Drip castle on the left; La Sagrada Familia on the right. I'm just saying.

Drip castle on the left; La Sagrada Familia on the right. I’m just saying.

 

 

 

 

 

 

 

 

The cathedral isn’t finished and won’t be for a decade or more, although it was begun in 1882. Up close, the exterior no longer looks like wet sand. The facade in the photo above (the Nativity Facade) is the one most photographed, I believe, and close up, all those furbelows resolve themselves into exquisitely crafted details. There are the obligatory religious figures, of course, but there are also twining vines, chickens, roses, standard Gothic features like columns that somehow turn into tentacles, rabbits, turtles and trees. It is naturistically sculpted, elaborate, whimsical and ebullient.

This turtle is one of two that hold up pillars, one on either side of what is now the main door. Kind of a metaphor for how mankind treats animals, though I'm sure this was not the intention.

This turtle is one of two that hold up pillars, one on either side of what is now the main door. Kind of a metaphor for how mankind treats animals, though I’m sure this was not the intention.

 

 

 

 

 

 

 

 

 

 

 

 

 

 

 

 

 

 

Rooster and hens detail from the Glory Facade

Rooster and hens detail from the Glory Facade

 

 

 

 

 

 

 

 

 

 

This little lizard is one of many creatures peering out from the bronze leaves that completely cover the main door

This little lizard is one of many creatures peering out from the bronze leaves that completely cover the main door. He is peering through a small glass pane. The reflection in the pane is Tom taking a picture of it.

 

 

 

 

 

 

The other facades differ greatly in style. The Passion Facade, which depicts the end of Christ’s life from the Last Supper to the crucifixion, is sculpted in an austere, unelaborated and grimly modern style. some of it couldn’t be photographed because of ongoing construction.

The Passion Facade. The pillars are intended to resemble bones.

The Passion Facade. The slanted pillars are intended to resemble bones.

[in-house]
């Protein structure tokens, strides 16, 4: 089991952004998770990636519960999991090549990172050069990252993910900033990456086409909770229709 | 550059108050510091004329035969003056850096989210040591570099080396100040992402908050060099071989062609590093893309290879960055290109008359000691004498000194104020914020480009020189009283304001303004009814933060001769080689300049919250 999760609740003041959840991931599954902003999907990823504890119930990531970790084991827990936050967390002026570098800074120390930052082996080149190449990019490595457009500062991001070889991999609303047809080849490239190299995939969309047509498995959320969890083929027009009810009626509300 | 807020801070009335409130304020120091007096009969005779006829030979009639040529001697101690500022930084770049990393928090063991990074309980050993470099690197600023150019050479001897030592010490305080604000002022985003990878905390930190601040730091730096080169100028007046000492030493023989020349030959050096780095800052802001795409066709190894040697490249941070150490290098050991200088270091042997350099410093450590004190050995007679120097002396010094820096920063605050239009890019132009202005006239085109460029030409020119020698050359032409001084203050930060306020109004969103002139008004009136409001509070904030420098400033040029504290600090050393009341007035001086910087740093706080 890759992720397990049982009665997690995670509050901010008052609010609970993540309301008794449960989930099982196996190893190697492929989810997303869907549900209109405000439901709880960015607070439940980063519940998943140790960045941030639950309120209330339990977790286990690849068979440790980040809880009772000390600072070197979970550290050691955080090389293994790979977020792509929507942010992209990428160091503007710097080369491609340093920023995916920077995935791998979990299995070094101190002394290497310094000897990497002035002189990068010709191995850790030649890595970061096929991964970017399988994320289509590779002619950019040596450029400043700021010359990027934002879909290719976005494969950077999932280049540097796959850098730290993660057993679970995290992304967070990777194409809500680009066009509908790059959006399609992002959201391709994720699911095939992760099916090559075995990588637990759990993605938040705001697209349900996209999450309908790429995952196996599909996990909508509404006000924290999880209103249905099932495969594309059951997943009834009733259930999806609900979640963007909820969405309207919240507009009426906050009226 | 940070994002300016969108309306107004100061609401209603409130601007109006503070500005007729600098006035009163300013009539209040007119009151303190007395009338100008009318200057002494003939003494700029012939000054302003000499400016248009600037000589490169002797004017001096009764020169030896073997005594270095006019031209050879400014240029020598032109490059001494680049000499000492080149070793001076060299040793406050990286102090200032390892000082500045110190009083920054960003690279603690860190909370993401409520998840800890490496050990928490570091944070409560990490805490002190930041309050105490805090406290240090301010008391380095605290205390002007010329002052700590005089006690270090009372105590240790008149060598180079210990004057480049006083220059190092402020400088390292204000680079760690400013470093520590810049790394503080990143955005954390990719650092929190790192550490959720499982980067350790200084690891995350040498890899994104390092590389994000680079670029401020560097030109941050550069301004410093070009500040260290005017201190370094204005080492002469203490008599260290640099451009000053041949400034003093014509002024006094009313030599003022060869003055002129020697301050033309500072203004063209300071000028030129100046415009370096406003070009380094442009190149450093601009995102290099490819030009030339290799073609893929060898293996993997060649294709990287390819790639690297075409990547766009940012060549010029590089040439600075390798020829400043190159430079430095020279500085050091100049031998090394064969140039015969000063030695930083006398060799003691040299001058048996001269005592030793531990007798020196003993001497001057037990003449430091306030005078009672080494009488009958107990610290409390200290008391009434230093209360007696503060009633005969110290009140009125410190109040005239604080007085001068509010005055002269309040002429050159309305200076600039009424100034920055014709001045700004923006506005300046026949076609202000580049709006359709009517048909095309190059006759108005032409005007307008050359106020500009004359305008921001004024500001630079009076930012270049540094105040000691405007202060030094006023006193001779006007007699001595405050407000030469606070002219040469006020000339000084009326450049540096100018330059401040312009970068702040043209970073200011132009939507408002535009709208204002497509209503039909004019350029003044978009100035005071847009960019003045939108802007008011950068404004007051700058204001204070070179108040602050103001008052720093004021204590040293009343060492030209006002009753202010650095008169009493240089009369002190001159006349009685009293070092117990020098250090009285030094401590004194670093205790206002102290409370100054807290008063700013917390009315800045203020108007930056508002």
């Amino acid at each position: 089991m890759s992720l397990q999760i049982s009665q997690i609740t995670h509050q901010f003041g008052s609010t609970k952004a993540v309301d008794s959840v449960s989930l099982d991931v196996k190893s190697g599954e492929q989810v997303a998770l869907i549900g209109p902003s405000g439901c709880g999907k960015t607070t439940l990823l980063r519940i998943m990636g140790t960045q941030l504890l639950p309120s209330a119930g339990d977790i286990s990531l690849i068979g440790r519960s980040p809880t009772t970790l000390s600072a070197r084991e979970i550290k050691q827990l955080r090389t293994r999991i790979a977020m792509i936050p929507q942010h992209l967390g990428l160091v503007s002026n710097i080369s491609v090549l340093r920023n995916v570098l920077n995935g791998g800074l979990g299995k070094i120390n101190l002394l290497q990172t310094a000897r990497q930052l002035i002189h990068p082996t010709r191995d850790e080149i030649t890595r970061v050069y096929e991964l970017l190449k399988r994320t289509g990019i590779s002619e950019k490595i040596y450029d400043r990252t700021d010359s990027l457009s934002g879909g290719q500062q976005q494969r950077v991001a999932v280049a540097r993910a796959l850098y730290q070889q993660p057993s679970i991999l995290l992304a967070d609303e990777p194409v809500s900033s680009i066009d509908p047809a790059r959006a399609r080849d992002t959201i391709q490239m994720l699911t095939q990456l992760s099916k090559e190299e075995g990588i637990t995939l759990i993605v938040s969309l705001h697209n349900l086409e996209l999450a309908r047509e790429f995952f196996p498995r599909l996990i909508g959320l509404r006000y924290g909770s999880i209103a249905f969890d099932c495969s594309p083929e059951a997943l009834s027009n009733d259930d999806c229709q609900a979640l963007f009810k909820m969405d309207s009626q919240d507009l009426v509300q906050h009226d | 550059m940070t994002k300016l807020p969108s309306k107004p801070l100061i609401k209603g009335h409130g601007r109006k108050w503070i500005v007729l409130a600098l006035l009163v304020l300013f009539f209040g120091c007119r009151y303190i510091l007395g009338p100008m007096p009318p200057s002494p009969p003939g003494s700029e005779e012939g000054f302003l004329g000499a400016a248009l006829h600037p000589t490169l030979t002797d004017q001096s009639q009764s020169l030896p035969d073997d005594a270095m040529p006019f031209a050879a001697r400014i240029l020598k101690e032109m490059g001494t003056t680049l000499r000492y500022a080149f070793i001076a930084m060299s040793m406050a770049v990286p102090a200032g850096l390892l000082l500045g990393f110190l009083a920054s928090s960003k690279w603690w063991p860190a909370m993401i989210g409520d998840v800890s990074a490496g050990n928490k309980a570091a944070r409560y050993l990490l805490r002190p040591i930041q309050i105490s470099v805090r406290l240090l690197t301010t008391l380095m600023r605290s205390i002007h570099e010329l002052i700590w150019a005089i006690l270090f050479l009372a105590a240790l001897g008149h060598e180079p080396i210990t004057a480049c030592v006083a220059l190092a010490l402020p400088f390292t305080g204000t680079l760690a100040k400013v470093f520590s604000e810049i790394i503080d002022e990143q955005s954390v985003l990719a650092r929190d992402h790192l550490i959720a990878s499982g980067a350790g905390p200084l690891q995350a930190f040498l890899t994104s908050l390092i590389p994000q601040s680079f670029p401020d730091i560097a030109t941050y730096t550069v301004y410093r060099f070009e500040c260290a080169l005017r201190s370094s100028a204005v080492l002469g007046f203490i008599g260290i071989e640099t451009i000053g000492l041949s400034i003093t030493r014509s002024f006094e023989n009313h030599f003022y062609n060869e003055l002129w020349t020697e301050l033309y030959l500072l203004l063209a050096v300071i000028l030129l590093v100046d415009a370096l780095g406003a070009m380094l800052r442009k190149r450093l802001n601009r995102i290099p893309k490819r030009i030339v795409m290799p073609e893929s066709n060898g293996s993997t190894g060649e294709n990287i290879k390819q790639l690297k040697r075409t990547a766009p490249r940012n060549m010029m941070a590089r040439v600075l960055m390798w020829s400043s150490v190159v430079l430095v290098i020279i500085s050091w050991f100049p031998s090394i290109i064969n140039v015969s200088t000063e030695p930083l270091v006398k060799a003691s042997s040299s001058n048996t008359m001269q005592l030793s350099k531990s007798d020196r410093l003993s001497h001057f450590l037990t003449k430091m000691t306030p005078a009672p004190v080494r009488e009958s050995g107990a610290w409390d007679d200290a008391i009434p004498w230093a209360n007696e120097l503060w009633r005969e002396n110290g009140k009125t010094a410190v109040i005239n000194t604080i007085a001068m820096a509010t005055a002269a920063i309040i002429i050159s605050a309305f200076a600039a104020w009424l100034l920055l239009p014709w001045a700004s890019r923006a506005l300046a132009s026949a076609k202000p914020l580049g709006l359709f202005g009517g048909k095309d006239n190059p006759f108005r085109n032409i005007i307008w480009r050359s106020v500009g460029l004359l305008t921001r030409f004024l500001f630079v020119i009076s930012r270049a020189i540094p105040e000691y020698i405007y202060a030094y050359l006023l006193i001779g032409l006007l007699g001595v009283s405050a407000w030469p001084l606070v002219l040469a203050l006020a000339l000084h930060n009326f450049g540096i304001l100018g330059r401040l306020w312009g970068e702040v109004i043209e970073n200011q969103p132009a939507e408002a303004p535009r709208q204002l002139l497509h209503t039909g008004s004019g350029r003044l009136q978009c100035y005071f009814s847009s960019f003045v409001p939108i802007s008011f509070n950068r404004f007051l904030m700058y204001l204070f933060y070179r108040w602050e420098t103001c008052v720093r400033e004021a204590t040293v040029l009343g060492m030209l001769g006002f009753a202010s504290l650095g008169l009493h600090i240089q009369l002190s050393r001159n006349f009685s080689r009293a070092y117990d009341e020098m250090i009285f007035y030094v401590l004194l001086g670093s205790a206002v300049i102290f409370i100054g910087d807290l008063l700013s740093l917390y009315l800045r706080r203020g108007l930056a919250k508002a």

Kiss of Judas, Passion Facade

Kiss of Judas, Passion Facade. There’s a cryptogram square to the left, but I haven’t researched its meaning yet.

 

 

 

 

 

 

 

 

 

 

 

 

 

 

 

 

 

The Loneliness of Christ, Passion Facade

The Loneliness of Christ, Passion Facade

 

 

 

 

 

 

 

 

 

 

 

 

 

 

 

 

 

As you can see, this facade was executed in an entirely different style, and it was as deliberate as the Gothic-reminiscent naturalistic style of the Nativity Facade. There are other facades, still under construction, that are more modern still.

I took three art history courses (yes, once it was because I couldn’t pass chemistry, but the other times, it was because I WANTED to!), and not once did I see a photograph of the interior. As gob-stoppingly gorgeous as the exterior is, the interior surpasses it by several orders of magnitude. I have never seen anything like it. It comes close to being unbelievable, as though someone a 100 years ago had had the ability to use CGI to create something impossible and improbably beautiful.

Unfortunately, I have to close up shop tonight and continue tomorrow (or sometime soon), because we are catching a flight to go home. I want to give the interior of La Sagrada Familia the time and attention it deserves, so buenos noches for now, and I will be back as soon as possible.